How to flush to the file each time I write a record to a file? 
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 How to flush to the file each time I write a record to a file?

Anyone knows how to flush each time I write a record to a file?


Sat, 01 Dec 2001 03:00:00 GMT  
 How to flush to the file each time I write a record to a file?
Anyone can help?


Sat, 01 Dec 2001 03:00:00 GMT  
 How to flush to the file each time I write a record to a file?

Quote:

> Anyone knows how to flush each time I write a record to a file?

RTM "perldoc perlvar" about "$|".

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Sat, 01 Dec 2001 03:00:00 GMT  
 How to flush to the file each time I write a record to a file?
     [courtesy cc of this posting mailed to cited author]

In comp.lang.perl.misc,

:Anyone knows how to flush each time I write a record to a file?

What part of the very first question in the standard perlfaq5
manpage distributed with perl requires further clarification
before you won't ask this question again? :-(

    NAME
        perlfaq5 - Files and Formats ($Revision: 1.38 $, $Date:
        1999/05/23 16:08:30 $)

    DESCRIPTION
        This section deals with I/O and the "f" issues: filehandles,
        flushing, formats, and footers.

    How do I flush/unbuffer an output filehandle?  Why must I do this?

        The C standard I/O library (stdio) normally buffers characters
        sent to devices. This is done for efficiency reasons, so that
        there isn't a system call for each byte. Any time you use
        print() or write() in Perl, you go though this buffering.
        syswrite() circumvents stdio and buffering.

        In most stdio implementations, the type of output buffering and
        the size of the buffer varies according to the type of device.
        Disk files are block buffered, often with a buffer size of more
        than 2k. Pipes and sockets are often buffered with a buffer size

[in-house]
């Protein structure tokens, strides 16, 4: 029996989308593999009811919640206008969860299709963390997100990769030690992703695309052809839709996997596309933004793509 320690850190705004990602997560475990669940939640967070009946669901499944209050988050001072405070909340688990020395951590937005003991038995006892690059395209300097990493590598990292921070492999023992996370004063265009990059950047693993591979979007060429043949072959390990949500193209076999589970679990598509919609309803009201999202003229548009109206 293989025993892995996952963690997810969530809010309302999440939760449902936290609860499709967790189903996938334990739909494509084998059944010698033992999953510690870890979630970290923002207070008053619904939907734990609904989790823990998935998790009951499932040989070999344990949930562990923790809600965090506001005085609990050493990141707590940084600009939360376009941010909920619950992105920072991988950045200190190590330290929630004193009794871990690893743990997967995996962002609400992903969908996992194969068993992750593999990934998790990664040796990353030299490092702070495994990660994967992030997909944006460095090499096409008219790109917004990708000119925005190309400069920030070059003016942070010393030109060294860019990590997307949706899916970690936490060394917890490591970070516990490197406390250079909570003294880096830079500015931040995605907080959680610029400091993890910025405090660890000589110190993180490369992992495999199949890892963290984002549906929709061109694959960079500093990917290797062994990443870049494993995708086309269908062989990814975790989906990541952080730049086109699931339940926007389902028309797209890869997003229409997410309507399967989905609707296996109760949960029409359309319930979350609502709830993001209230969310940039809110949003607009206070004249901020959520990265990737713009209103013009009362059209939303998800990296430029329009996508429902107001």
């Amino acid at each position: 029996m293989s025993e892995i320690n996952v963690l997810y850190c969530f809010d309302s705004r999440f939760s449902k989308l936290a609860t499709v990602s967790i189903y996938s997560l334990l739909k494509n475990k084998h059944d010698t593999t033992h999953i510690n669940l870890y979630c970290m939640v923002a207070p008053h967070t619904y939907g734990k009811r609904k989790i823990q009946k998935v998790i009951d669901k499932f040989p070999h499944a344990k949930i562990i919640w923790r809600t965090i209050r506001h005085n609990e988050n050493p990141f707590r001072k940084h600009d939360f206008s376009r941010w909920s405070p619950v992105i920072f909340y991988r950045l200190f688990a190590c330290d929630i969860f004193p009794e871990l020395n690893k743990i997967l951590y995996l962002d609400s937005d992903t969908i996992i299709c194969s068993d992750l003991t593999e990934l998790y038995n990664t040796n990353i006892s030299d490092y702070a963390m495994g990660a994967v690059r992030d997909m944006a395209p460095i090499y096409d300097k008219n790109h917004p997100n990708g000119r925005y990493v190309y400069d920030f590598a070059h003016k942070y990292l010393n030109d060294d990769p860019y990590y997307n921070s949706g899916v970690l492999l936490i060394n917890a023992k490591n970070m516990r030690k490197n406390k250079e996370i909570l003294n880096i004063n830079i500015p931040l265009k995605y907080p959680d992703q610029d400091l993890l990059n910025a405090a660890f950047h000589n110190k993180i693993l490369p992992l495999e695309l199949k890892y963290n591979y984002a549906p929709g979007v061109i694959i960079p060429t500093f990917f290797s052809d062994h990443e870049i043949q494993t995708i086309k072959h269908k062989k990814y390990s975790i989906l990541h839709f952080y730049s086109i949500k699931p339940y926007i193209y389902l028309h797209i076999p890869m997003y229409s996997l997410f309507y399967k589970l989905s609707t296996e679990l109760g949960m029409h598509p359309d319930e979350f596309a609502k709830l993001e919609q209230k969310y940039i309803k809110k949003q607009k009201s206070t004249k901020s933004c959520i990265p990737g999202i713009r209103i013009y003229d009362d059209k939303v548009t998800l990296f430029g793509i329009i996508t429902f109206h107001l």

between 1/2 and 2k. Serial devices (e.g. modems, terminals) are
        normally line-buffered, and stdio sends the entire line when it
        gets the newline.

        Perl does not support truly unbuffered output (except insofar as
        you can `syswrite(OUT, $char, 1)'). What it does instead support
        is "command buffering", in which a physical write is performed
        after every output command. This isn't as {*filter*} your system as
        unbuffering, but does get the output where you want it when you
        want it.

        If you expect characters to get to your device when you print
        them there, you'll want to autoflush its handle. Use select()
        and the `$|' variable to control autoflushing (see the section
        on "$|" in the perlvar manpage and the "select" entry in the
        perlfunc manpage):

            $old_fh = select(OUTPUT_HANDLE);
            $| = 1;
            select($old_fh);

        Or using the traditional idiom:

            select((select(OUTPUT_HANDLE), $| = 1)[0]);

        Or if don't mind slowly loading several thousand lines of module
        code just because you're afraid of the `$|' variable:

            use FileHandle;
            open(DEV, "+</dev/tty");      # ceci n'est pas une pipe
            DEV->autoflush(1);

        or the newer IO::* modules:

            use IO::Handle;
            open(DEV, ">/dev/printer");   # but is this?
            DEV->autoflush(1);

        or even this:

            use IO::Socket;               # this one is kinda a pipe?
            $sock = IO::Socket::INET->new(PeerAddr => 'www.perl.com',
                                          PeerPort => 'http(80)',
                                          Proto    => 'tcp');
            die "$!" unless $sock;

            $sock->autoflush();
            print $sock "GET / HTTP/1.0" . "\015\012" x 2;
            $document = join('', <$sock>);
            print "DOC IS: $document\n";

        Note the bizarrely hardcoded carriage return and newline in
        their octal equivalents. This is the ONLY way (currently) to
        assure a proper flush on all platforms, including Macintosh.
        That's the way things work in network programming: you really
        should specify the exact bit pattern on the network line
        terminator. In practice, `"\n\n"' often works, but this is not
        portable.

        See the perlfaq9 manpage for other examples of fetching URLs
        over the web.

--
f u cn rd ths, u cn gt a gd jb n cmptr prgrmmng.



Sat, 01 Dec 2001 03:00:00 GMT  
 
 [ 4 post ] 

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